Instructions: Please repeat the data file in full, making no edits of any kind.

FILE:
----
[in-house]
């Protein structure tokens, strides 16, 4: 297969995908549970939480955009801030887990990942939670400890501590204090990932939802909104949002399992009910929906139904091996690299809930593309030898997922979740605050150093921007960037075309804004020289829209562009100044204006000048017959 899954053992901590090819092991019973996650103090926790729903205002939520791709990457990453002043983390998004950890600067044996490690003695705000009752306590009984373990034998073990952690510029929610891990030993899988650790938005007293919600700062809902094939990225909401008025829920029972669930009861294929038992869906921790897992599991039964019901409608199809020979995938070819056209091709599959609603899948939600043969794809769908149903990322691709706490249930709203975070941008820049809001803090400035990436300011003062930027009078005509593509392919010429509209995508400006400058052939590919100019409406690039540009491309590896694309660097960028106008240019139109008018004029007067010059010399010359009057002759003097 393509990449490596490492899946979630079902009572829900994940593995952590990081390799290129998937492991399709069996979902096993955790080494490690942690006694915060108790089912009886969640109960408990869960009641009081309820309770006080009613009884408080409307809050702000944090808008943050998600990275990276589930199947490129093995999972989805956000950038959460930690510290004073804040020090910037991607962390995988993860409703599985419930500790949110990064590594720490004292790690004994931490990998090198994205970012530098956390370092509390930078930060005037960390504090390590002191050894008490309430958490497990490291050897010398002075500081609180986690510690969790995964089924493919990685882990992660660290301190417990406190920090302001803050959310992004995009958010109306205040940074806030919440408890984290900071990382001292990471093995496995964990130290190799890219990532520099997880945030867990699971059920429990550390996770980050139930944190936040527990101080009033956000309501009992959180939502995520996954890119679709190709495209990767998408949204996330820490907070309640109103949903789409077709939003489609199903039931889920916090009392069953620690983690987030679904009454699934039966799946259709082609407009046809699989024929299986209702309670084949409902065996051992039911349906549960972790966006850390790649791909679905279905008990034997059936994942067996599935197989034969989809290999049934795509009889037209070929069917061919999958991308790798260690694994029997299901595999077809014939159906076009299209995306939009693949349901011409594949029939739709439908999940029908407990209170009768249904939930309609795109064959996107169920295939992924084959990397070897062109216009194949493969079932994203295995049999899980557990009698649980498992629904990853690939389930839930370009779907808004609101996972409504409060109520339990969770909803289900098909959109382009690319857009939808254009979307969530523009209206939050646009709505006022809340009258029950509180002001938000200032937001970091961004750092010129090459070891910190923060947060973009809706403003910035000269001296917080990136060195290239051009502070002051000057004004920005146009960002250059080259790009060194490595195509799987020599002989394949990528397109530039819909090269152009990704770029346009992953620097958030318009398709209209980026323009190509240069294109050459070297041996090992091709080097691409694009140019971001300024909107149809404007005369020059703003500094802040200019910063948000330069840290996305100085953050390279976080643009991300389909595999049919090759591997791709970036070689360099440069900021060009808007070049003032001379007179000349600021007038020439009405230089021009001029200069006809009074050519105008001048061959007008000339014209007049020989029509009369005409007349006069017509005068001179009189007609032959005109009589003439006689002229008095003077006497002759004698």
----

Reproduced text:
[in-house]
């Protein structure tokens, strides 16, 4: 297969995908549970939480955009801030887990990942939670400890501590204090990932939802909104949002399992009910929906139904091996690299809930593309030898997922979740605050150093921007960037075309804004020289829209562009100044204006000048017959 899954053992901590090819092991019973996650103090926790729903205002939520791709990457990453002043983390998004950890600067044996490690003695705000009752306590009984373990034998073990952690510029929610891990030993899988650790938005007293919600700062809902094939990225909401008025829920029972669930009861294929038992869906921790897992599991039964019901409608199809020979995938070819056209091709599959609603899948939600043969794809769908149903990322691709706490249930709203975070941008820049809001803090400035990436300011003062930027009078005509593509392919010429509209995508400006400058052939590919100019409406690039540009491309590896694309660097960028106008240019139109008018004029007067010059010399010359009057002759003097 393509990449490596490492899946979630079902009572829900994940593995952590990081390799290129998937492991399709069996979902096993955790080494490690942690006694915060108790089912009886969640109960408990869960009641009081309820309770006080009613009884408080409307809050702000944090808008943050998600990275990276589930199947490129093995999972989805956000950038959460930690510290004073804040020090910037991607962390995988993860409703599985419930500790949110990064590594720490004292790690004994931490990998090198994205970012530098956390370092509390930078930060005037960390504090390590002191050894008490309430958490497990490291050897010398002075500081609180986690510690969790995964089924493919990685882990992660660290301190417990406190920090302001803050959310992004995009958010109306205040940074806030919440408890984290900071990382001292990471093995496995964990130290190799890219990532520099997880945030867990699971059920429990550390996770980050139930944190936040527990101080009033956000309501009992959180939502995520996954890119679709190709495209990767998408949204996330820490907070309640109103949903789409077709939003489609199903039931889920916090009392069953620690983690987030679904009454699934039966799946259709082609407009046809699989024929299986209702309670084949409902065996051992039911349906549960972790966006850390790649791909679905279905008990034997059936994942067996599935197989034969989809290999049934795509009889037209070929069917061919999958991308790798260690694994029997299901595999077809014939159906076009299209995306939009693949349901011409594949029939739709439908999940029908407990209170009768249904939930309609795109064959996107169920295939992924084959990397070897062109216009194949493969079932994203295995049999899980557990009698649980498992629904990853690939389930839930370009779907808004609101996972409504409060109520339990969770909803289900098909959109382009690319857009939808254009979307969530523009209206939050646009709505006022809340009258029950509180002001938000200032937001970091961004750092010129090459070891910190923060947060973009809706403003910035000269001296917080990136060195290239051009502070002051000057004004920005146009960002250059080259790009060194490595195509799987020599002989394949990528397109530039819909090269152009990704770029346009992953620097958030318009398709209209980026323009190509240069294109050459070297041996090992091709080097691409694009140019971001300024909107149809404007005369020059703003500094802040200019910063948000330069840290996305100085953050390279976080643009991300389909595999049919090759591997791709970036070689360099440069900021060009808007070049003032001379007179000349600021007038020439009405230089021009001029200069006809009074050519105008001048061959007008000339014209007049020989029509009369005409007349006069017509005068001179009189007609032959005109009589003439006689002229008095003077006497002759004698």